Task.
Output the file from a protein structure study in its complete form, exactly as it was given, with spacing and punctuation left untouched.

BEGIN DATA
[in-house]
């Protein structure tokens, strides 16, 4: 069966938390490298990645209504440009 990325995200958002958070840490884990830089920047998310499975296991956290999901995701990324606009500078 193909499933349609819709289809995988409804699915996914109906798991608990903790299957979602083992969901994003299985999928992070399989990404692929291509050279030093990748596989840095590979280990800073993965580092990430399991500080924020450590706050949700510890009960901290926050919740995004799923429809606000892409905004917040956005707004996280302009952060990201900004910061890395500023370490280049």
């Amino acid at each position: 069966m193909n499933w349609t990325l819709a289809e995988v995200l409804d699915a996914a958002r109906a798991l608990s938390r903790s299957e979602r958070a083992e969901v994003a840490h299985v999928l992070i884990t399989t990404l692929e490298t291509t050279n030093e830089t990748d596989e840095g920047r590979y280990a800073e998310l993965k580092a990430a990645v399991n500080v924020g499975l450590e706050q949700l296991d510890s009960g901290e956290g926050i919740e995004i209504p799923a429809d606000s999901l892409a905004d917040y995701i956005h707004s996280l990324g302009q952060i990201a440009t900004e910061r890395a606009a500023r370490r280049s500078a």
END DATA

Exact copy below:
[in-house]
């Protein structure tokens, strides 16, 4: 069966938390490298990645209504440009 990325995200958002958070840490884990830089920047998310499975296991956290999901995701990324606009500078 193909499933349609819709289809995988409804699915996914109906798991608990903790299957979602083992969901994003299985999928992070399989990404692929291509050279030093990748596989840095590979280990800073993965580092990430399991500080924020450590706050949700510890009960901290926050919740995004799923429809606000892409905004917040956005707004996280302009952060990201900004910061890395500023370490280049």
């Amino acid at each position: 069966m193909n499933w349609t990325l819709a289809e995988v995200l409804d699915a996914a958002r109906a798991l608990s938390r903790s299957e979602r958070a083992e969901v994003a840490h299985v999928l992070i884990t399989t990404l692929e490298t291509t050279n030093e830089t990748d596989e840095g920047r590979y280990a800073e998310l993965k580092a990430a990645v399991n500080v924020g499975l450590e706050q949700l296991d510890s009960g901290e956290g926050i919740e995004i209504p799923a429809d606000s999901l892409a905004d917040y995701i956005h707004s996280l990324g302009q952060i990201a440009t900004e910061r890395a606009a500023r370490r280049s500078a």